Another Myth About Cats Busted
In an experiment that initially only involved rats, lead researcher Michael Parsons from Fordham University noticed a sudden increase of stray cats entering the building where the experiment was being conducted, most likely attracted by the smell of potential prey. When the cats wouldn't go away, researchers adapted.
Over the course of 79 days, scientists found that there were just 20 stalking attempts, three attempted kills and two actual kills. However, researchers did realize that for every new cat that appeared, a rat was 1.19 times more likely to seek shelter.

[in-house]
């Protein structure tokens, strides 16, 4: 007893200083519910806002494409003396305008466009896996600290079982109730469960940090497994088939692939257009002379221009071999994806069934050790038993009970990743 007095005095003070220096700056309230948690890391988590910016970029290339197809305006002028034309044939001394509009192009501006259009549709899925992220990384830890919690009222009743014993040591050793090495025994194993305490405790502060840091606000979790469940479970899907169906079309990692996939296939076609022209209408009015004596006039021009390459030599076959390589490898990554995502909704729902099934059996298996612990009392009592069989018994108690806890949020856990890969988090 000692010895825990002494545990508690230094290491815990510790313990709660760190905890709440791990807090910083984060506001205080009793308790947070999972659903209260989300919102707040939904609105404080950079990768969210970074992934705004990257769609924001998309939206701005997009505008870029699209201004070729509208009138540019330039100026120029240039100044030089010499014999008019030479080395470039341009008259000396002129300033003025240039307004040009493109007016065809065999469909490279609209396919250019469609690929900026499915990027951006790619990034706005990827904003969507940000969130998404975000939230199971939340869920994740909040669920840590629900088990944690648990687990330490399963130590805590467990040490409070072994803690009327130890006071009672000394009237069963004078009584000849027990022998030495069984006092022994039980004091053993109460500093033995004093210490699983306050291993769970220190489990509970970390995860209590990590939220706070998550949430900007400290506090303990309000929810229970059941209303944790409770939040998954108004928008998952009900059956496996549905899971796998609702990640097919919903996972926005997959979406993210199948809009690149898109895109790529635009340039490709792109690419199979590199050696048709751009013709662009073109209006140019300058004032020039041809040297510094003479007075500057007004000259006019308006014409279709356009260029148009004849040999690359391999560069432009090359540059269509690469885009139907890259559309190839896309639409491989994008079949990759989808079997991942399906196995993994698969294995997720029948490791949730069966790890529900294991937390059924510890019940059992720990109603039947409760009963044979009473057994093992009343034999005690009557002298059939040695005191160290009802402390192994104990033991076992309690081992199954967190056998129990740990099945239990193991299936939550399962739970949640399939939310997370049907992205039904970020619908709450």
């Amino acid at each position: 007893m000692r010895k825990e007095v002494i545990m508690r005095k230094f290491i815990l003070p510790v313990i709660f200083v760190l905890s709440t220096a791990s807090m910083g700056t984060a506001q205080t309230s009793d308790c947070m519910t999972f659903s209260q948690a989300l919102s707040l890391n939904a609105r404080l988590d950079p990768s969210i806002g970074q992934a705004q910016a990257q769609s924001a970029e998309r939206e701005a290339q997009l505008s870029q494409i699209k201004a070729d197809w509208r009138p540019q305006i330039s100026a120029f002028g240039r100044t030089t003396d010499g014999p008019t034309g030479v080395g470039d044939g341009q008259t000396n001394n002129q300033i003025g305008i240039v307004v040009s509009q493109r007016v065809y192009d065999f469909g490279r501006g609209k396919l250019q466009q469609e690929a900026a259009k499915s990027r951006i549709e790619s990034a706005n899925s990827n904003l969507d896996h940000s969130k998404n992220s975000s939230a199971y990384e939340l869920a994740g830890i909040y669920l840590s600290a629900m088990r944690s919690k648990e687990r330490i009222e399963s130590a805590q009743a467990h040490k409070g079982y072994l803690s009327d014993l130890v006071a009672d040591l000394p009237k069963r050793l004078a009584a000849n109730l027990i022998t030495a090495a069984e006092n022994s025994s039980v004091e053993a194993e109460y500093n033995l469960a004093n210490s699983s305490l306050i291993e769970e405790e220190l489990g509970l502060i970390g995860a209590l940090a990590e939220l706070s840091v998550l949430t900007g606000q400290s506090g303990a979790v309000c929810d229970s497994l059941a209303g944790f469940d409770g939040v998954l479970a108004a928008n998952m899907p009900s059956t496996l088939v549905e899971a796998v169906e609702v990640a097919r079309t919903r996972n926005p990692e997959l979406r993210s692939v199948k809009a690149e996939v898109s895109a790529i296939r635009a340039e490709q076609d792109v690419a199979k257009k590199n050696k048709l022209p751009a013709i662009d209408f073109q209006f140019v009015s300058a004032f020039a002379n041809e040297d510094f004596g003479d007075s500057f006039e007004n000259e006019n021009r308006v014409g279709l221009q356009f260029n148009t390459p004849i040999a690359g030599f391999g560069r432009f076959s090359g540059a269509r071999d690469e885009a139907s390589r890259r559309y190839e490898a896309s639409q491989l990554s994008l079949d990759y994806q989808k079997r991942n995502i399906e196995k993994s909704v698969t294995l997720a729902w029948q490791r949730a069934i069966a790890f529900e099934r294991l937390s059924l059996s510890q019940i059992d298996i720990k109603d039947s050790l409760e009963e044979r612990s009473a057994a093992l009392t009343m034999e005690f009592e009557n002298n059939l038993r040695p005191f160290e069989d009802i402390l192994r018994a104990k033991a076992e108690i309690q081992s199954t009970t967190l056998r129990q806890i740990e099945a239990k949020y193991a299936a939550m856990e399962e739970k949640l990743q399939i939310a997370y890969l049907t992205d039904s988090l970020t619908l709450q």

“People see fewer rats and assume it's because the cats have killed them, whereas it's actually due to the rats changing their behavior,” said Parsons.
The scientists came to the conclusion that the cats seemed to understand that rats could be a danger to them. Not only could a bite from a diseased rat potentially kill them, rats are bigger in size than mice or birds, making them harder targets who are more willing to put up a fight.